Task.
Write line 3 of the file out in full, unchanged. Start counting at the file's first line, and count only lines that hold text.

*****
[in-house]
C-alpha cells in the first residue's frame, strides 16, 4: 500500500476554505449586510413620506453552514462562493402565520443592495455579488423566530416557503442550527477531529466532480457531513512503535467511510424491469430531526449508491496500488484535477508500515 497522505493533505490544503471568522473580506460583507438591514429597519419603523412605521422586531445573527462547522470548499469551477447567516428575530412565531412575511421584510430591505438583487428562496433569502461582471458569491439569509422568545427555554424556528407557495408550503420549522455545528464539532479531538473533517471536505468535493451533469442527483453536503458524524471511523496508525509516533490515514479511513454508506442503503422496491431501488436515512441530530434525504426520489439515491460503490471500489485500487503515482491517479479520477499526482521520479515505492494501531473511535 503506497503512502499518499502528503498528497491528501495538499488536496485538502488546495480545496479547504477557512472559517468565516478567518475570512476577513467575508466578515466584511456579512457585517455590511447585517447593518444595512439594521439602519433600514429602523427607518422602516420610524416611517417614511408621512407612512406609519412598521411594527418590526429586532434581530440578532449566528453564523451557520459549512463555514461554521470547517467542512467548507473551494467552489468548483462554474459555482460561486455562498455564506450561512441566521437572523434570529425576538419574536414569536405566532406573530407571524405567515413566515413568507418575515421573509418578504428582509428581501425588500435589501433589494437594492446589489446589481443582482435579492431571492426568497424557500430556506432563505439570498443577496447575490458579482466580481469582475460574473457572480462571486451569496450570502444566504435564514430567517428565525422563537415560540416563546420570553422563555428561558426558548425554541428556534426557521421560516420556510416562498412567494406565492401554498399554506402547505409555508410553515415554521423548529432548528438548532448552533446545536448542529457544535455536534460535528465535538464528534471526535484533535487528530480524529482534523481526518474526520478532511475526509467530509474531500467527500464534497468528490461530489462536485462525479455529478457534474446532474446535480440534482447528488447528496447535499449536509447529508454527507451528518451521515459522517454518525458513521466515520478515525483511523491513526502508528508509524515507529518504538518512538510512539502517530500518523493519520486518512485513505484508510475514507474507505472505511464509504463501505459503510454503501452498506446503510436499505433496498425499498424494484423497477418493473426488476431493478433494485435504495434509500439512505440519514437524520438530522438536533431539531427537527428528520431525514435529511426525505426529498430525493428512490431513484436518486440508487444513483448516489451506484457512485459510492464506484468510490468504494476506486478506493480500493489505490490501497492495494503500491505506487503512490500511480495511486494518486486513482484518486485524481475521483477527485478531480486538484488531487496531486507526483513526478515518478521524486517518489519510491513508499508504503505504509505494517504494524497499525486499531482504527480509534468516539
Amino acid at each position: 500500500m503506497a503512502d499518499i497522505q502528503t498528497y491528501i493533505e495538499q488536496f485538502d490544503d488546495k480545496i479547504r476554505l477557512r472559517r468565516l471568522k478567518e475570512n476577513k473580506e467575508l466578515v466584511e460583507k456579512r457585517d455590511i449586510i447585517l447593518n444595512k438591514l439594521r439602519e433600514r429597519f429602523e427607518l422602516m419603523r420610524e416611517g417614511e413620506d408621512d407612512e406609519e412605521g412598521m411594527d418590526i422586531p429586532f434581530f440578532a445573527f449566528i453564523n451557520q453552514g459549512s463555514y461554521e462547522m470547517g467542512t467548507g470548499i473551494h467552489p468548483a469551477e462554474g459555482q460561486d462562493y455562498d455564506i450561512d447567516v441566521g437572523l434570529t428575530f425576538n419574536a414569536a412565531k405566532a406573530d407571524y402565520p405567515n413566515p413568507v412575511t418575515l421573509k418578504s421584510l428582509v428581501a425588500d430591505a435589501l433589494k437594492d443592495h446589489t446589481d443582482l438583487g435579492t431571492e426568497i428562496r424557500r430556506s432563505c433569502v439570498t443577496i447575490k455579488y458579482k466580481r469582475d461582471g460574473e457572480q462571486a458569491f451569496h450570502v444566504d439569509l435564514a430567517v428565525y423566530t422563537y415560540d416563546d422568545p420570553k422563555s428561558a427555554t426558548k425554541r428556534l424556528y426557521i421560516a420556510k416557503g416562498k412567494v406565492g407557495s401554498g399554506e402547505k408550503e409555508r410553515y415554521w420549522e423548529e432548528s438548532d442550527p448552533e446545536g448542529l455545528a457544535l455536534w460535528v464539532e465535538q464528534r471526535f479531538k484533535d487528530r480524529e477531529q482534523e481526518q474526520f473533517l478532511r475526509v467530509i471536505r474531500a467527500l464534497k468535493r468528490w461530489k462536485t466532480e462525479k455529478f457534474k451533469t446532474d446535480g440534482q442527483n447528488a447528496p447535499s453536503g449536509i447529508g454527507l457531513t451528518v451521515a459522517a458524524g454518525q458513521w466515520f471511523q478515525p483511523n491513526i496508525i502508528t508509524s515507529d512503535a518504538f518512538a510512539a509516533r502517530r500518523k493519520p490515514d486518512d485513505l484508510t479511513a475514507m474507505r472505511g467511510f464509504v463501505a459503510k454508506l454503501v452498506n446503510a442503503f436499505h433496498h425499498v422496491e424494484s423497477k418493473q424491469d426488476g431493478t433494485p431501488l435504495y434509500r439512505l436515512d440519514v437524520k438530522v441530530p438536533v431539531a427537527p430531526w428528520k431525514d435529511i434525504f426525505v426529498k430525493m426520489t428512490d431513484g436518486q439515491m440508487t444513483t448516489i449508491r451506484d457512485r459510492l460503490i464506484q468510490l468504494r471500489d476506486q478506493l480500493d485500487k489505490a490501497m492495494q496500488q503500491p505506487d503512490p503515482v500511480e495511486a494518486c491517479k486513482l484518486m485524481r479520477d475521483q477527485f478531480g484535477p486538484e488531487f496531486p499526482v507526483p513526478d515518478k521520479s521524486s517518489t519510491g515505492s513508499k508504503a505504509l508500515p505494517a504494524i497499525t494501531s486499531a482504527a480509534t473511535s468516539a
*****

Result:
Amino acid at each position: 500500500m503506497a503512502d499518499i497522505q502528503t498528497y491528501i493533505e495538499q488536496f485538502d490544503d488546495k480545496i479547504r476554505l477557512r472559517r468565516l471568522k478567518e475570512n476577513k473580506e467575508l466578515v466584511e460583507k456579512r457585517d455590511i449586510i447585517l447593518n444595512k438591514l439594521r439602519e433600514r429597519f429602523e427607518l422602516m419603523r420610524e416611517g417614511e413620506d408621512d407612512e406609519e412605521g412598521m411594527d418590526i422586531p429586532f434581530f440578532a445573527f449566528i453564523n451557520q453552514g459549512s463555514y461554521e462547522m470547517g467542512t467548507g470548499i473551494h467552489p468548483a469551477e462554474g459555482q460561486d462562493y455562498d455564506i450561512d447567516v441566521g437572523l434570529t428575530f425576538n419574536a414569536a412565531k405566532a406573530d407571524y402565520p405567515n413566515p413568507v412575511t418575515l421573509k418578504s421584510l428582509v428581501a425588500d430591505a435589501l433589494k437594492d443592495h446589489t446589481d443582482l438583487g435579492t431571492e426568497i428562496r424557500r430556506s432563505c433569502v439570498t443577496i447575490k455579488y458579482k466580481r469582475d461582471g460574473e457572480q462571486a458569491f451569496h450570502v444566504d439569509l435564514a430567517v428565525y423566530t422563537y415560540d416563546d422568545p420570553k422563555s428561558a427555554t426558548k425554541r428556534l424556528y426557521i421560516a420556510k416557503g416562498k412567494v406565492g407557495s401554498g399554506e402547505k408550503e409555508r410553515y415554521w420549522e423548529e432548528s438548532d442550527p448552533e446545536g448542529l455545528a457544535l455536534w460535528v464539532e465535538q464528534r471526535f479531538k484533535d487528530r480524529e477531529q482534523e481526518q474526520f473533517l478532511r475526509v467530509i471536505r474531500a467527500l464534497k468535493r468528490w461530489k462536485t466532480e462525479k455529478f457534474k451533469t446532474d446535480g440534482q442527483n447528488a447528496p447535499s453536503g449536509i447529508g454527507l457531513t451528518v451521515a459522517a458524524g454518525q458513521w466515520f471511523q478515525p483511523n491513526i496508525i502508528t508509524s515507529d512503535a518504538f518512538a510512539a509516533r502517530r500518523k493519520p490515514d486518512d485513505l484508510t479511513a475514507m474507505r472505511g467511510f464509504v463501505a459503510k454508506l454503501v452498506n446503510a442503503f436499505h433496498h425499498v422496491e424494484s423497477k418493473q424491469d426488476g431493478t433494485p431501488l435504495y434509500r439512505l436515512d440519514v437524520k438530522v441530530p438536533v431539531a427537527p430531526w428528520k431525514d435529511i434525504f426525505v426529498k430525493m426520489t428512490d431513484g436518486q439515491m440508487t444513483t448516489i449508491r451506484d457512485r459510492l460503490i464506484q468510490l468504494r471500489d476506486q478506493l480500493d485500487k489505490a490501497m492495494q496500488q503500491p505506487d503512490p503515482v500511480e495511486a494518486c491517479k486513482l484518486m485524481r479520477d475521483q477527485f478531480g484535477p486538484e488531487f496531486p499526482v507526483p513526478d515518478k521520479s521524486s517518489t519510491g515505492s513508499k508504503a505504509l508500515p505494517a504494524i497499525t494501531s486499531a482504527a480509534t473511535s468516539a